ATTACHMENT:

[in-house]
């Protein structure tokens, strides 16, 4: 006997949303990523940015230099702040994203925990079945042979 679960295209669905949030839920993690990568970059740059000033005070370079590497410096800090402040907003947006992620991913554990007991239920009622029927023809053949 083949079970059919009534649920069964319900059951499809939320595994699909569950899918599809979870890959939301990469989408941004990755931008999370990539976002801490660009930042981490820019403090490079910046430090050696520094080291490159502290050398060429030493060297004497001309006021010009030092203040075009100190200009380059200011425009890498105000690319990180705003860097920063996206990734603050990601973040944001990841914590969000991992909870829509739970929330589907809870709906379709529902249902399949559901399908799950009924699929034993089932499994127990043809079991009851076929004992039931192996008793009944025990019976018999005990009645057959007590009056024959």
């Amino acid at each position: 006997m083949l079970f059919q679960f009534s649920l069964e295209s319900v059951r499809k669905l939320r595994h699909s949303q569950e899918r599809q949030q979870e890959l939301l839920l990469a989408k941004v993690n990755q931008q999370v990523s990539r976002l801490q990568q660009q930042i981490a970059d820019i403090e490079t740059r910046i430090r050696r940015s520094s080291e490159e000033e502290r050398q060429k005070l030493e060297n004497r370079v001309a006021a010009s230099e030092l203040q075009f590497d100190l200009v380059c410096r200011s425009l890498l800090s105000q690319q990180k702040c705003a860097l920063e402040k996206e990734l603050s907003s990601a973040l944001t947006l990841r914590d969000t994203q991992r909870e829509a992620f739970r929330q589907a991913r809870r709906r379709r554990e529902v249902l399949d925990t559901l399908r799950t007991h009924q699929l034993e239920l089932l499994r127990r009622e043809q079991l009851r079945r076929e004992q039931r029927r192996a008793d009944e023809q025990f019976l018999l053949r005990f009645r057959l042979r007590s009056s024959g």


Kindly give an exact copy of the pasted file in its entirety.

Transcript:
[in-house]
């Protein structure tokens, strides 16, 4: 006997949303990523940015230099702040994203925990079945042979 679960295209669905949030839920993690990568970059740059000033005070370079590497410096800090402040907003947006992620991913554990007991239920009622029927023809053949 083949079970059919009534649920069964319900059951499809939320595994699909569950899918599809979870890959939301990469989408941004990755931008999370990539976002801490660009930042981490820019403090490079910046430090050696520094080291490159502290050398060429030493060297004497001309006021010009030092203040075009100190200009380059200011425009890498105000690319990180705003860097920063996206990734603050990601973040944001990841914590969000991992909870829509739970929330589907809870709906379709529902249902399949559901399908799950009924699929034993089932499994127990043809079991009851076929004992039931192996008793009944025990019976018999005990009645057959007590009056024959």
């Amino acid at each position: 006997m083949l079970f059919q679960f009534s649920l069964e295209s319900v059951r499809k669905l939320r595994h699909s949303q569950e899918r599809q949030q979870e890959l939301l839920l990469a989408k941004v993690n990755q931008q999370v990523s990539r976002l801490q990568q660009q930042i981490a970059d820019i403090e490079t740059r910046i430090r050696r940015s520094s080291e490159e000033e502290r050398q060429k005070l030493e060297n004497r370079v001309a006021a010009s230099e030092l203040q075009f590497d100190l200009v380059c410096r200011s425009l890498l800090s105000q690319q990180k702040c705003a860097l920063e402040k996206e990734l603050s907003s990601a973040l944001t947006l990841r914590d969000t994203q991992r909870e829509a992620f739970r929330q589907a991913r809870r709906r379709r554990e529902v249902l399949d925990t559901l399908r799950t007991h009924q699929l034993e239920l089932l499994r127990r009622e043809q079991l009851r079945r076929e004992q039931r029927r192996a008793d009944e023809q025990f019976l018999l053949r005990f009645r057959l042979r007590s009056s024959g």